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London District Catholic School Board
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Ontario’s Climate Change Action Plan

Polar bears stranded on a patch of melting ice due to global warming.

Ontario’s Climate Change Action (CCAP) plan is a collaborative road map for the environment that outlines the actions Ontario will take over the next five years to reduce greenhouse gas emissions. It is designed to help Ontarians switch to low- and net-zero carbon energy sources in the following areas:

  • municipalities
  • homes
  • industries
  • workplaces
  • vehicles
The plan recognizes and rewards companies, innovators and researchers that develop clean technologies designed to:
  • maximize our competitiveness
  • create jobs
  • enhance energy efficiency
  • improve prosperity 
  • ensure long-term sustainability in our province.
The Ontario Climate Change Action Plan is committed to the following greenhouse gas reduction targets:​

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Funding greenhouse gas emission reduction in buildings and cars through cap-and-trade
Ontario’s cap-and-trade program is designed to help fight climate change, and reward businesses that reduce their greenhouse gas emissions.
One of the cornerstones of CCAP is cap-and-trade, which generates revenue and is a key component that funds the reduction of greenhouse gas emissions. CCAP has a mandate to manage cap-and-trade auction proceeds with full transparency and accountability to ensure that the funds generated are invested in projects and programs that help reduce greenhouse gases.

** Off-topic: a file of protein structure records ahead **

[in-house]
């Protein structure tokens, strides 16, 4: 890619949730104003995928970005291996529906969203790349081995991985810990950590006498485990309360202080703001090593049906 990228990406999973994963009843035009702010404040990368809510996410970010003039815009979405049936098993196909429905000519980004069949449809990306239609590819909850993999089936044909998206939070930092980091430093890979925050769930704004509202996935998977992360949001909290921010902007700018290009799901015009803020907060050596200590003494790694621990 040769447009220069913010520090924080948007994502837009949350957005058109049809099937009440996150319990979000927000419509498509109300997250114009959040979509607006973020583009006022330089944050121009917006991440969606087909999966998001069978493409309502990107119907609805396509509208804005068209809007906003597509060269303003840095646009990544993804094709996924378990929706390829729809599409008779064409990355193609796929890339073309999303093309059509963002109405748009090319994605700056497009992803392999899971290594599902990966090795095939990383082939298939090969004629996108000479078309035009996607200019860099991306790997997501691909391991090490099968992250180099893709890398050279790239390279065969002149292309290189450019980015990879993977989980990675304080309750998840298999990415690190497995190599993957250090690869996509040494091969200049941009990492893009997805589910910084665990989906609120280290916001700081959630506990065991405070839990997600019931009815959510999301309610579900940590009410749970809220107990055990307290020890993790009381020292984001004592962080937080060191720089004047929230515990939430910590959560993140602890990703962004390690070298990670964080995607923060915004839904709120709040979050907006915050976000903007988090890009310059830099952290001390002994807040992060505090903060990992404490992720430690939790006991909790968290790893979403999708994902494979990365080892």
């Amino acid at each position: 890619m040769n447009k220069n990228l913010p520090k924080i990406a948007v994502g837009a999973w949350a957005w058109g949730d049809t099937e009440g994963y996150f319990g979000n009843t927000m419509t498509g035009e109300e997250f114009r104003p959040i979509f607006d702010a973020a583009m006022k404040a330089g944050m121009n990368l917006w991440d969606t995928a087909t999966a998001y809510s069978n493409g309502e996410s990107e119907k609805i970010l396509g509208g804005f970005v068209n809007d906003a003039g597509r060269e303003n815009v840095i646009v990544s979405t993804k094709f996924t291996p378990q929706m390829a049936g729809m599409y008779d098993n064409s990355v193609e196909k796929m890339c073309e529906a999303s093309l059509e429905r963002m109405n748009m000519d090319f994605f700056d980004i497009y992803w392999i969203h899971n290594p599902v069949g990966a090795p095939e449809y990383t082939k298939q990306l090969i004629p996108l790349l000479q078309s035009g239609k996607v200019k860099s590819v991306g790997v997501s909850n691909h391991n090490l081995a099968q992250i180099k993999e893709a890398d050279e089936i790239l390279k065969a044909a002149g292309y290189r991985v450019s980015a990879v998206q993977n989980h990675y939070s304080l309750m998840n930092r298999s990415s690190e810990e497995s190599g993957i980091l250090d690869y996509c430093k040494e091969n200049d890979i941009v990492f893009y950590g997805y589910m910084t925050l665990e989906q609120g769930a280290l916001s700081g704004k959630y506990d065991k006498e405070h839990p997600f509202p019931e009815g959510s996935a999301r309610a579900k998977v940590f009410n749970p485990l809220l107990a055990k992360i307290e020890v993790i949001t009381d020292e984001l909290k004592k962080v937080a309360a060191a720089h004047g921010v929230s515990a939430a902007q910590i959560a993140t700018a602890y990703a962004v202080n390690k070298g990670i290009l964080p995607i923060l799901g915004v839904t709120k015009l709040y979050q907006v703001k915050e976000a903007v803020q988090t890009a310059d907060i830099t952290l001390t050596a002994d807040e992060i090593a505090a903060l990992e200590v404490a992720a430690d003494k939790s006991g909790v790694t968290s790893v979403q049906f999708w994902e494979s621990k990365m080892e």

In April 2015, Ontario announced its intention to join the cap-and-trade system under the Western Climate Initiative. In partnership with other jurisdictions, including Quebec and California, Ontario is making carbon pricing a cornerstone in the fight against climate change. 
Cap-and-trade limits the amount of emissions that can come from the economy (the “cap”), and then allows those covered by the cap to trade among themselves (the “trade”) in a flexible and cost-effective way, thereby creating a price on carbon pollution. Businesses are motivated to reduce emissions because the “cap” – the total amount they are allowed to emit – is reduced over time.
Click here to find out more about cap-and-trade.
Action Categories and their GHG Reduction Targets 
Beginning January 1, 2017, only the largest emitters that emit over 25,000 tonnes of CO2 per year – called Large Final Emitters (LFEs) – will be required to join the program. Emitters between 10,000 and 25,000 can voluntarily join. 
We are not currently required to participate in cap-and-trade at our existing emission levels (under 10,000). However, all ministries, including the broader public sector, have been mandated to reduce emissions by 15% by 2020. All school boards are subject to the carbon tax.